By Jeffrey Fleishman
2:32 PM EST, November 27, 2012
Egyptian President Mohamed Morsi received another rejection from judges Tuesday when they reiterated their condemnation of his decree placing his office beyond judicial oversight on matters dealing with state institutions.
The judges also urged a nationwide strike. The actions followed a five-hour meeting between Morsi and the Supreme Judiciary Council on Monday that failed to broker a compromise.
The current standoff between Morsi and the courts reveals that Egyptians no longer accept an authoritarian leader, whether an Islamist or a secular autocrat like Hosni Mubarak. The deeper misgivings by liberals and non-Muslims are that Morsi is advancing a political Islam that aims to gradually expand sharia law to alter the nation’s character and limit civil and religious freedoms.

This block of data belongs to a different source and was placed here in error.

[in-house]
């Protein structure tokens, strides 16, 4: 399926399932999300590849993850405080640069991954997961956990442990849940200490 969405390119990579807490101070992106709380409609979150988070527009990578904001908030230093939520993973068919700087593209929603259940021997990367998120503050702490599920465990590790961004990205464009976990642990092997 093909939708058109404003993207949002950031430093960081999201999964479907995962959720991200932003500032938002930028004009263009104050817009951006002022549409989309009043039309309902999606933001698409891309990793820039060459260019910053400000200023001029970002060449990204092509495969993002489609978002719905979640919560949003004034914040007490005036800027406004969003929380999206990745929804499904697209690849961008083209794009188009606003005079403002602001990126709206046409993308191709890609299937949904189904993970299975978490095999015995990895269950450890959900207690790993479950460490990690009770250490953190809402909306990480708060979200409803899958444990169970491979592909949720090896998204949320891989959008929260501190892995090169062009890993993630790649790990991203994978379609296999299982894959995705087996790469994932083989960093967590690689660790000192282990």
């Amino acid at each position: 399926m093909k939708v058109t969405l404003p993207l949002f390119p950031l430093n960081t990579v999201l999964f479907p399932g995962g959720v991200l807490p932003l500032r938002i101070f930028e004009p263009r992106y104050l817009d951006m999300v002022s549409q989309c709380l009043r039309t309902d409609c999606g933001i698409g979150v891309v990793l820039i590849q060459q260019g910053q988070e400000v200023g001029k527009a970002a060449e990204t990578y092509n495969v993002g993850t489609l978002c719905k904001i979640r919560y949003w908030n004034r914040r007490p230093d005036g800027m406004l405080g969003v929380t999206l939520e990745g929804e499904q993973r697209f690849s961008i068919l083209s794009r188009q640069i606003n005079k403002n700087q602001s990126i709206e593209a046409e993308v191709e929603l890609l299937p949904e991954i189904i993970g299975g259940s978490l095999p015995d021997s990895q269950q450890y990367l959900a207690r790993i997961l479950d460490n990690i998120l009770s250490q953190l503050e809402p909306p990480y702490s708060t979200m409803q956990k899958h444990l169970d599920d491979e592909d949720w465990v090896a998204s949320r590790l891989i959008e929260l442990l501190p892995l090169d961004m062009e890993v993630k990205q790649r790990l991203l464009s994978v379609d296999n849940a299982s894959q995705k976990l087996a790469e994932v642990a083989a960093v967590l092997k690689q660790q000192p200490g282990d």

The president’s battle with the judiciary epitomizes the Muslim Brotherhood’s wider struggle against entrenched remnants of the old government maneuvering to upend Morsi through chaos and gridlock that jeopardizes foreign investment, security and Egyptians’ faith in the ideals of the 2011 revolution. But thousands of protesters in Tahrir Square, many of whom also don’t trust the courts, blame Morsi for power-grabs and have branded him the new pharaoh.
“The people want to bring down the regime,” protesters shouted in the same chant used to unseat Mubarak.
The restiveness in the streets could easily ignite widespread violence. Young men and boys on Tuesday hurled rocks through tear gas at police around Tahrir Square. The Muslim Brotherhood canceled a large pro-Morsi rally planned in Cairo to avoid clashes with anti-government protesters and soccer fans known as Ultras. But the Brotherhood joined ultraconservative Islamists in a march in the coastal city of Alexandria.